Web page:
Becky Sauerbrunn remembers the crowd.
“A lot of things come to mind, but the first would probably be the almost 7,000 people in attendance and just thinking, wow this is really amazing that we have so many people filling up this high school football field. I remember the atmosphere was just really great.”
Vlatko Andonovski remembers the history.
“For me, it’s the history. It’s the first day for the team, the first game for the league. And the first game for me as a professional women’s soccer coach. So, history altogether for women’s soccer but history for me, too, personally.”
Becky Edwards remembers the field.
“All the football lines at the high school, and the turf.”
Those memories are from the first National Women’s Soccer League match played, on April 13, 2013, at Shawnee Mission District Stadium in Overland Park, Kansas. Sauerbrunn was then the captain at FC Kansas City, coached by a then-unknown Andonovski. Edwards played for Portland Thorns FC, the club that looked just a little bit different from the others even before taking the field.
“I guess I always tried to stay optimistic with the league, that it was going to last longer than the three years,” Sauerbrunn said, referencing her time line around which both preceding leagues — WUSA (2001-03) and WPS (2009-11) — survived. “It felt relatively different because of U.S. Soccer’s contribution in it. It seemed like there was a little bit more stability. But then there was also the feeling like, yes a new league, a new chance so let’s make the most of it.”
The decision for Sauerbrunn to play in the new league was simple since U.S. Soccer was footing the bill. She had spent 2012 training with the United States national team and earning an Olympic gold medal. Edwards was a level below and at the time still carried dreams of being on the international stage. She had spent 2012 in Sweden. And while there was some trepidation at getting involved in another unproven league, there was never much of a doubt when it came to making the decision to play.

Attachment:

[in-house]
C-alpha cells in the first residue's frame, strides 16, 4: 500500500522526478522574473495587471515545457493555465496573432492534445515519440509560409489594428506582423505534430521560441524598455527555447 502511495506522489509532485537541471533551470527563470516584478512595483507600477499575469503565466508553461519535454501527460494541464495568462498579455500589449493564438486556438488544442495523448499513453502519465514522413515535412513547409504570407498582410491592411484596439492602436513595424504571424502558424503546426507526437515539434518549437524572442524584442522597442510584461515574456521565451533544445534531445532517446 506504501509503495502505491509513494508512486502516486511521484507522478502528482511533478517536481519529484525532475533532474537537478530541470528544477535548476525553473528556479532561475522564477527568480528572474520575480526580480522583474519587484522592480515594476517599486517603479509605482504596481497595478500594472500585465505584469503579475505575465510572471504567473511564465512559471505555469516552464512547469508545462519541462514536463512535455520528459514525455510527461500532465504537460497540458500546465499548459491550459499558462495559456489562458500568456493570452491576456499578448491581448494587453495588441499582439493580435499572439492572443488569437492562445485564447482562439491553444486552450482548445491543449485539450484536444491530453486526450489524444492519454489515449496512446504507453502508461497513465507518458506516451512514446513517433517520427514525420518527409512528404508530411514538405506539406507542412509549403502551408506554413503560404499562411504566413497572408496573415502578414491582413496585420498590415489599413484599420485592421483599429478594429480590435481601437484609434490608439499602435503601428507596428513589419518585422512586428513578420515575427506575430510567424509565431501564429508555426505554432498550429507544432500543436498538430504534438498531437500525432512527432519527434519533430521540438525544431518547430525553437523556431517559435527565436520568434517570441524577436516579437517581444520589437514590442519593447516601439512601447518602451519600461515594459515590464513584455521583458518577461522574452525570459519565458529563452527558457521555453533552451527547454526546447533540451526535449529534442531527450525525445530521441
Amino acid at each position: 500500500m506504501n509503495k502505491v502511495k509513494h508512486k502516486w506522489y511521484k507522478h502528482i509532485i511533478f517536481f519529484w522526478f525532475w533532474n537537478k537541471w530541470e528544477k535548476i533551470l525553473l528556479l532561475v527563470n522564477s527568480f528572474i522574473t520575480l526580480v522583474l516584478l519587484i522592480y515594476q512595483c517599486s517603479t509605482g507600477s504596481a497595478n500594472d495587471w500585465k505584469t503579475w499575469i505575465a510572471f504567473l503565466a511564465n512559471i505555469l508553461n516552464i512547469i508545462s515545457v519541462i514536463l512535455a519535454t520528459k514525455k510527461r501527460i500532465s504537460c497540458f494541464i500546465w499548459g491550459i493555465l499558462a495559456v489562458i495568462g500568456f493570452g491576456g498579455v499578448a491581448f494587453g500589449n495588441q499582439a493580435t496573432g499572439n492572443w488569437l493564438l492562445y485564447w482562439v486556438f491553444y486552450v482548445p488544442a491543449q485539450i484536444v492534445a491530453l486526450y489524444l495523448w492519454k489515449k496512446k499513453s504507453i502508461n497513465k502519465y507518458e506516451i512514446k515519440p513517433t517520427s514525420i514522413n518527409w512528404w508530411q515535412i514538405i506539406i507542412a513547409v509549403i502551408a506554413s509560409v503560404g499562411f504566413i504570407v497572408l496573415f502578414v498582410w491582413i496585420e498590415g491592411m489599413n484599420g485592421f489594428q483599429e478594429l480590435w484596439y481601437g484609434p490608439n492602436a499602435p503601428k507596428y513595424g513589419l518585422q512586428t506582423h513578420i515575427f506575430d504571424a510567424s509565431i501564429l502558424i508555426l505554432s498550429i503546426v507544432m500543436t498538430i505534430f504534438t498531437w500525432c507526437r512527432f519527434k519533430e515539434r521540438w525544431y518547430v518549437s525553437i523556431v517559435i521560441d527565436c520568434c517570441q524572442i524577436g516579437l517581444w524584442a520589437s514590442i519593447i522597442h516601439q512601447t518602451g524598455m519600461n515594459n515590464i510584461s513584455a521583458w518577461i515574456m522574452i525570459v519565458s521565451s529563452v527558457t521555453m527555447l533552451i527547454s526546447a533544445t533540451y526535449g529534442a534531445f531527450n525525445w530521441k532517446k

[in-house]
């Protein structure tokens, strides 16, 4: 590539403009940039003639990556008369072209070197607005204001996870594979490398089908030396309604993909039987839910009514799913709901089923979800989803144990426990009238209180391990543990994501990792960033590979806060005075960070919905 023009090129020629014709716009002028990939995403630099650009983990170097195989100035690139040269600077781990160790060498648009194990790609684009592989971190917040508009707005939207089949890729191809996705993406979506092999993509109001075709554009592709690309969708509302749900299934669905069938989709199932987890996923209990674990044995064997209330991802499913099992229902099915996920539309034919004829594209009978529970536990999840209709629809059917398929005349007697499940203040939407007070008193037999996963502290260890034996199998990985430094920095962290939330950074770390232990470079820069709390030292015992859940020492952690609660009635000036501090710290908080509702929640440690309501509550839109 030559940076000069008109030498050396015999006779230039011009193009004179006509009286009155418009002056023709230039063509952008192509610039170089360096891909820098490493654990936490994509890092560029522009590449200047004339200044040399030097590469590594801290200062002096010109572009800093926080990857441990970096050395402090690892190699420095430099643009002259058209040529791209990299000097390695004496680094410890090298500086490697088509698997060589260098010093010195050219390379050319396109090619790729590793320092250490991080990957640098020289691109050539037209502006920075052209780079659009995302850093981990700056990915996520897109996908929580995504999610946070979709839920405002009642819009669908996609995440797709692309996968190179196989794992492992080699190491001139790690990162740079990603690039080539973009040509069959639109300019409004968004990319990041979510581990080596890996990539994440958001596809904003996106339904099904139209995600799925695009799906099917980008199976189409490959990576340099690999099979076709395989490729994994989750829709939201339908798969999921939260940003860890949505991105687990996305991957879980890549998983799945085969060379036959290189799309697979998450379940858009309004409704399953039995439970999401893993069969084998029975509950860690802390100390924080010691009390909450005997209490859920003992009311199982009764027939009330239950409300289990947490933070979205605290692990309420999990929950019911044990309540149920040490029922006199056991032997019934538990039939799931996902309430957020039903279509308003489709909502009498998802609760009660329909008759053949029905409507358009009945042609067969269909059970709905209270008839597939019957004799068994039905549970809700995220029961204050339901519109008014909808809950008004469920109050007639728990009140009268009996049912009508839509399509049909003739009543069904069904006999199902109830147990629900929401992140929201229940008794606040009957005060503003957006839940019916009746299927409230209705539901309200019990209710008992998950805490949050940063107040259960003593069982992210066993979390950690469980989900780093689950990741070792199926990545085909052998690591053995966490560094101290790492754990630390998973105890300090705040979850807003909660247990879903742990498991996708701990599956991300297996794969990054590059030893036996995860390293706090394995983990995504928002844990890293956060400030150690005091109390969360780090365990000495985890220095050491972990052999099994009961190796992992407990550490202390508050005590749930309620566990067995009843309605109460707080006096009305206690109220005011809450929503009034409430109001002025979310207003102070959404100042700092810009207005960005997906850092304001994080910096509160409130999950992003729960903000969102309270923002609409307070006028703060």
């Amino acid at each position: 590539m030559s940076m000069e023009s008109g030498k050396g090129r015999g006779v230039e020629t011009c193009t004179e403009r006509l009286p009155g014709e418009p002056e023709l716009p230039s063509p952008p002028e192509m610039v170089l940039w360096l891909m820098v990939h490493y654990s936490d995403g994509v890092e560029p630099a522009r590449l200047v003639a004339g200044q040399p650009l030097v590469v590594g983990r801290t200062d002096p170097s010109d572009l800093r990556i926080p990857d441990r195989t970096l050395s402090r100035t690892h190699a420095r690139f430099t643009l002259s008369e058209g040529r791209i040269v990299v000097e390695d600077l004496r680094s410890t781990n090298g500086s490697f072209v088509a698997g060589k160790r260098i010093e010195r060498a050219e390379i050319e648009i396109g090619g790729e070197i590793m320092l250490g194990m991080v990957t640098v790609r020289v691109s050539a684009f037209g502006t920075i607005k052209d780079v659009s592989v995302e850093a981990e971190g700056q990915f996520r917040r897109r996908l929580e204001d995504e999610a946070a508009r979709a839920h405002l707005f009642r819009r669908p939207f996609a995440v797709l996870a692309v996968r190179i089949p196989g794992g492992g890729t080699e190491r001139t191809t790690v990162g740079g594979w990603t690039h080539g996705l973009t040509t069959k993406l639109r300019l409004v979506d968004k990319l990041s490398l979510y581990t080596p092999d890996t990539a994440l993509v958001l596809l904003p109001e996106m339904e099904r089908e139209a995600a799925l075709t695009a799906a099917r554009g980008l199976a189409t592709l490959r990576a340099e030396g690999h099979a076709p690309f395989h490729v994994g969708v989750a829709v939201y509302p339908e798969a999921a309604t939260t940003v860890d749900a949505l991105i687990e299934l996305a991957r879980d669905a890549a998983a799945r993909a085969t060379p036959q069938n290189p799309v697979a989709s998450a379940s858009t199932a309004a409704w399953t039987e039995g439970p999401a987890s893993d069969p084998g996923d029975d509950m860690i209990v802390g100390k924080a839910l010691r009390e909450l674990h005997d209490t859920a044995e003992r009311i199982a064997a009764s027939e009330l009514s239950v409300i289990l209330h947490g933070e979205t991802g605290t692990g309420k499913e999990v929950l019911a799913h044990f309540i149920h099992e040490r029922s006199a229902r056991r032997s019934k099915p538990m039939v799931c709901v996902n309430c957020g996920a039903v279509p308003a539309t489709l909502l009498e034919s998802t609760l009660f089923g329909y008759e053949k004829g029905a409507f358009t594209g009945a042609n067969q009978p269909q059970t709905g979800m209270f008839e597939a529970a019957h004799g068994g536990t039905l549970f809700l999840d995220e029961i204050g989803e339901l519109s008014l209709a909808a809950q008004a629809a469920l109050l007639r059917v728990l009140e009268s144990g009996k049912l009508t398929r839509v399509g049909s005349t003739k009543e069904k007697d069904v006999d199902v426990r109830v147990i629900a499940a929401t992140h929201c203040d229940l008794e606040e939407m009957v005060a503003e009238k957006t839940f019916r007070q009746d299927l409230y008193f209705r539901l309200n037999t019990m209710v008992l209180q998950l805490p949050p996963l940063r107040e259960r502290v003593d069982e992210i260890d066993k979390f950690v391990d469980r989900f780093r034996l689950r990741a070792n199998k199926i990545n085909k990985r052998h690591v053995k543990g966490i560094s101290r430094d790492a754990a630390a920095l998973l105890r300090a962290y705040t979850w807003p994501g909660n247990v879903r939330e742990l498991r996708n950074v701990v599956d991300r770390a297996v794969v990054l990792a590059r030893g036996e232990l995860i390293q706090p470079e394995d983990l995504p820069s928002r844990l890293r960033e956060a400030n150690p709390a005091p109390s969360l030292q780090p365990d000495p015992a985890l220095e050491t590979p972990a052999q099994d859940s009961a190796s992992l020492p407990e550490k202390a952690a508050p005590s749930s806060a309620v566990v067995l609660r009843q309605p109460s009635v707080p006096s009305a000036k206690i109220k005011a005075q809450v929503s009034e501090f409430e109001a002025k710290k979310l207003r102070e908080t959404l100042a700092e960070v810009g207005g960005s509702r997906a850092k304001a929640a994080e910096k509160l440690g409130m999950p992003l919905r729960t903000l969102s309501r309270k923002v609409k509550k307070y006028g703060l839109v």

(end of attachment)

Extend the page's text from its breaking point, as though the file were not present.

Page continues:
“After there was no season in 2012, I was still looking to play and looking at different places around the world. When I heard that NWSL was coming back, of course I was skeptical after the WPS failed,” Edwards said. “But after we heard that the NWSL was backed up [by] U.S. Soccer and MLS teams were buying in, we had a little bit more hope that it would be more successful this time around. And then once everything got going, my thought was that I want to play in the U.S.”
The first NWSL match was played with far less fanfare than its predecessors. The match was played in what was, at the time, the least proven of the eight markets. The match was livestreamed on what was a choppy, unreliable YouTube stream. In other words, no television. By contrast, the WUSA opened with a standalone match on TNT and 17 “founding players” who were not on either team were flown in for the event.
Kansas City, though, proved a worthy destination for the NWSL to debut in. The official crowd was 6,784, literally overflowing the stands at Shawnee Mission North High School. Many of them arrived early and set up tailgates in the parking lot, giving the match more of an event feel.
“The crowd was great,” Andonovski said. “That was [something] that we didn’t know what to expect.”
Also in the building that night was U.S. Soccer president Sunil Gulati, who had spearheaded the effort to get the three federations — the U.S., Canada and Mexico — on board with paying players and funding the league office. Tom Sermanni, then in the first few months of what would be an ill-fated run as head coach of the U.S. national team, was also there. These are the memories of that historic first game, seven years later — from those who were there.
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